Newspaper article The Evening Standard (London, England)

A Paper Committed to Freedom and Optimism; Established 1827

Newspaper article The Evening Standard (London, England)

A Paper Committed to Freedom and Optimism; Established 1827

Article excerpt

THE British people were asked last year whether we should remain in or leave the European Union. Although the majority of Londoners wanted to remain, the country by a small but clear margin voted to leave. This paper respects that democratic decision, even though it continues to believe it to be an historic mistake.

The negotiations over Brexit have only just started and already we see how unrealistic were the claims made about the strength of Britain's hand as the account of the Prime Minister's dinner with Jean-Claude Juncker, the President of the European Commission, published in Germany reveals. The bad blood continues today as the European Parliament's chief negotiator, Guy Verhofstadt, tweets, tongue-in-cheek, that Britain needs a "strong and stable" understanding of the complex issues involved. The complaints from Brexiteers that these discussions about our future with Europe's governing elite must be kept secret is one of the many ironies that will entertain us in the coming months. The country should prepare for more tough days ahead as reality bites.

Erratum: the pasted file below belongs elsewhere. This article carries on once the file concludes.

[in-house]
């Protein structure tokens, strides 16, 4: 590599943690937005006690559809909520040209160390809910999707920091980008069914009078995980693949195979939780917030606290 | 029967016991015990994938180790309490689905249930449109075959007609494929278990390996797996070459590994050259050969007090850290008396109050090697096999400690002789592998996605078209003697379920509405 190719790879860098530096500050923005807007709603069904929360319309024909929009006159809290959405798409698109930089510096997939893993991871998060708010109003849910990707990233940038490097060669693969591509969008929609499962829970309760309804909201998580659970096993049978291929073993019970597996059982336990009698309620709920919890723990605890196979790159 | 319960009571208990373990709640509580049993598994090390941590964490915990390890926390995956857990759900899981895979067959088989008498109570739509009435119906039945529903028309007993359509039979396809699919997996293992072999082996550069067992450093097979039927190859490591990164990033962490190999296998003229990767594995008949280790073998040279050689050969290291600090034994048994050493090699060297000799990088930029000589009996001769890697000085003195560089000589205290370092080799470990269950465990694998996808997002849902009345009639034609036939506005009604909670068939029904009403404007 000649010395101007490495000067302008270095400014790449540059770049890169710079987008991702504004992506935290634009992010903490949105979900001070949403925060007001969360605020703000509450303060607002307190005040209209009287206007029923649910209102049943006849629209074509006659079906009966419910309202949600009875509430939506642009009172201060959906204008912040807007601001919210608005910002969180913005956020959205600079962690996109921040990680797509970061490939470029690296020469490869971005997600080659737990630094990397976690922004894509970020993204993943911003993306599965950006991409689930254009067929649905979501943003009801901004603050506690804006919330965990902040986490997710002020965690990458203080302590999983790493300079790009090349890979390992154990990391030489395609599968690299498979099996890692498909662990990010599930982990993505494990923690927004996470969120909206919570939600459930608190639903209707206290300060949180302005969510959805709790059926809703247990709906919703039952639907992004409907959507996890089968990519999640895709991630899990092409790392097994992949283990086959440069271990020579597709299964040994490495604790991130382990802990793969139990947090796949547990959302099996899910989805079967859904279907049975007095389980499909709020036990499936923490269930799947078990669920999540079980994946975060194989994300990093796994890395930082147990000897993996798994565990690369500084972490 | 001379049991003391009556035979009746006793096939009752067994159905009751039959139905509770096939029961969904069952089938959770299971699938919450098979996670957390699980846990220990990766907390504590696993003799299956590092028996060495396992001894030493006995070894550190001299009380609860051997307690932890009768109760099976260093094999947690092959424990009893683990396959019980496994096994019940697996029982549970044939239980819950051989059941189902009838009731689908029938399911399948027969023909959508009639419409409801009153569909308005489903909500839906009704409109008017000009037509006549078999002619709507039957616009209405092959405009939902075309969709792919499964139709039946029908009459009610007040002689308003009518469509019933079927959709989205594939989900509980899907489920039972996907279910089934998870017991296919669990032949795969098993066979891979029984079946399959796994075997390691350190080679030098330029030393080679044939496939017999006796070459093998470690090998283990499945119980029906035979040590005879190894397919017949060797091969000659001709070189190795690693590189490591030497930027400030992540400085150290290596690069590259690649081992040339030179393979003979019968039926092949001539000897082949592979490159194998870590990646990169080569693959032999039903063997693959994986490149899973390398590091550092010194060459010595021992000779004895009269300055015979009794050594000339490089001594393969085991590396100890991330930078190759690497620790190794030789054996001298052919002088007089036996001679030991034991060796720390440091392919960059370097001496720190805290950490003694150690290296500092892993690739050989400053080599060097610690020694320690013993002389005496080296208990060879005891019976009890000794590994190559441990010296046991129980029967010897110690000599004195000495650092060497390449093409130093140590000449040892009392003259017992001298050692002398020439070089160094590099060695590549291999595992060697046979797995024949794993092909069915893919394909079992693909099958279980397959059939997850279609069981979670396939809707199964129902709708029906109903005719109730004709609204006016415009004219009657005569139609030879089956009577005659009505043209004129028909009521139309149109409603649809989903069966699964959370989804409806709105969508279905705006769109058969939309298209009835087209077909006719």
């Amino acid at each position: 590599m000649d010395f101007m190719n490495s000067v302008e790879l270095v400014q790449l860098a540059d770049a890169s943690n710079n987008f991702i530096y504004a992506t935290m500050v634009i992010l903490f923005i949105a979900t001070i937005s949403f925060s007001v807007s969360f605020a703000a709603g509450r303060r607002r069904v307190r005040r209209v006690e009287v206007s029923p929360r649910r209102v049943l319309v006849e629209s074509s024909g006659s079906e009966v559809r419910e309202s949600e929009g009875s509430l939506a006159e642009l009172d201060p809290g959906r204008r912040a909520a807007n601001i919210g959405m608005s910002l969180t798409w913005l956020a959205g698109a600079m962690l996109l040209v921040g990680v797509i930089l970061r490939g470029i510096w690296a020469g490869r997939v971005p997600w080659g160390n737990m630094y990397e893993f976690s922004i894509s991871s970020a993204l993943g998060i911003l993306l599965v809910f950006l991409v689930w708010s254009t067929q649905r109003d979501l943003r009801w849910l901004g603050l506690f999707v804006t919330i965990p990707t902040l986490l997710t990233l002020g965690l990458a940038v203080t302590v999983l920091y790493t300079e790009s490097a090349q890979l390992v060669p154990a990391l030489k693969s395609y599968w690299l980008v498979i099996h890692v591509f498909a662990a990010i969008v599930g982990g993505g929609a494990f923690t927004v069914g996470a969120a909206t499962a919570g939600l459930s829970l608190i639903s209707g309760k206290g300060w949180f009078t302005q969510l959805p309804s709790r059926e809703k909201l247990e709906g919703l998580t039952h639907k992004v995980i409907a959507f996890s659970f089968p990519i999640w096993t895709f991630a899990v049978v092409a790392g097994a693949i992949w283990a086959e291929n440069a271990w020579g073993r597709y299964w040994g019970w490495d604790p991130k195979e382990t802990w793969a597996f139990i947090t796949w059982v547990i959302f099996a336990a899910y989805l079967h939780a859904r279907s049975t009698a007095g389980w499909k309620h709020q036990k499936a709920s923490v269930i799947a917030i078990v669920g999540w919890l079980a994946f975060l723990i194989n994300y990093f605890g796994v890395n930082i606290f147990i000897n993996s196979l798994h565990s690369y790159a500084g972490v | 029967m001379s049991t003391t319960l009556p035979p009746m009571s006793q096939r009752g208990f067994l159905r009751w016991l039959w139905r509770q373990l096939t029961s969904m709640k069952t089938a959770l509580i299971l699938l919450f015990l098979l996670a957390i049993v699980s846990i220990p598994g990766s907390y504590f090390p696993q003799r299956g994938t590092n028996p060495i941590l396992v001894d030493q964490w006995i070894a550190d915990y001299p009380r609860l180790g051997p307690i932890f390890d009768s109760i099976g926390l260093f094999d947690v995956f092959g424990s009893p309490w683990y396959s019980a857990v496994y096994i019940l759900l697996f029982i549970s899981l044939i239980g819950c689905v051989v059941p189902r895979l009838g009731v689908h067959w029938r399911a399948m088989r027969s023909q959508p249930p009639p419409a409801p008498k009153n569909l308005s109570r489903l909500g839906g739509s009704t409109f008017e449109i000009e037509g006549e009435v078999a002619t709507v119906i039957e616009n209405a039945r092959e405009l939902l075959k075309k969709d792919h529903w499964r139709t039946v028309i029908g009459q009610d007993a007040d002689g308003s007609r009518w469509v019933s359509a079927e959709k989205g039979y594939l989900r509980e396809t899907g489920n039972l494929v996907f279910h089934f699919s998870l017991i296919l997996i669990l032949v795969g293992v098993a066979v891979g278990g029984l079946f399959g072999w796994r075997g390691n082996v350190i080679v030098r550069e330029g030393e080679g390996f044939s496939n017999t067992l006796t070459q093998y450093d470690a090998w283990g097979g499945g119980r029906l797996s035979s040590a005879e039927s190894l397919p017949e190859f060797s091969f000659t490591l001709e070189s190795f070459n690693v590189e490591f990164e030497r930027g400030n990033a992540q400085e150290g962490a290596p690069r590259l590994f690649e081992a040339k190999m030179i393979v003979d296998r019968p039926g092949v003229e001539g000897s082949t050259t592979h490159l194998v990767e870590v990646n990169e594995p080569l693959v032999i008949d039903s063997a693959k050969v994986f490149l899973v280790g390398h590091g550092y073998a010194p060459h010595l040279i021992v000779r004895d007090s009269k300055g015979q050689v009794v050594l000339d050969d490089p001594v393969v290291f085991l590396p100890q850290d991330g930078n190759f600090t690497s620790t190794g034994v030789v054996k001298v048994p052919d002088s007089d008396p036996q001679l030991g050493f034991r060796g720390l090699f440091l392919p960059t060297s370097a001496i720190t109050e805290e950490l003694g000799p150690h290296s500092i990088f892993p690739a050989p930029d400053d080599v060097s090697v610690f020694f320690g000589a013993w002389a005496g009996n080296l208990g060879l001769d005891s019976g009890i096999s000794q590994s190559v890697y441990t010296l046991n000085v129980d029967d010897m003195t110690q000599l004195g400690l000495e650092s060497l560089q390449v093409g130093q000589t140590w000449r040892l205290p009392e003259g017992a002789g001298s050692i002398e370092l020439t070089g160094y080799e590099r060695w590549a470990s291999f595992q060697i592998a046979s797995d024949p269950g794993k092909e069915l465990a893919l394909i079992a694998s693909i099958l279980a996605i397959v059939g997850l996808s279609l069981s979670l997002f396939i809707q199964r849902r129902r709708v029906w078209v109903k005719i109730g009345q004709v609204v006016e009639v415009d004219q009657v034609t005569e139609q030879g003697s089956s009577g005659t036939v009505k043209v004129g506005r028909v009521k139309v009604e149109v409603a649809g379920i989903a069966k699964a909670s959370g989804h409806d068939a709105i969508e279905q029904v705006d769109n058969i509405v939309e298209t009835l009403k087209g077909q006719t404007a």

The question about our membership of the EU was, however, the only question the British people were asked. They were not asked about erecting trade barriers with key export markets, ending collaboration on European science or ceasing to co-operate with key neighbours on security issues. British taxpayers were not asked to provide ongoing subsidies to farmers, or about intervening in free markets to support failing companies. On immigration, the public clearly has concerns but, as our exclusive poll today shows, the public wants Britain to remain (as it always has been) a destination for people across Europe who bring their skills and work ethic to support our economy and contribute to our society. The British people don't want clumsy immigration controls to contribute to the rising prices we are already seeing as a result of Brexit. British businesses want reassurance that they will continue to be able to hire the right people to do the right jobs. …

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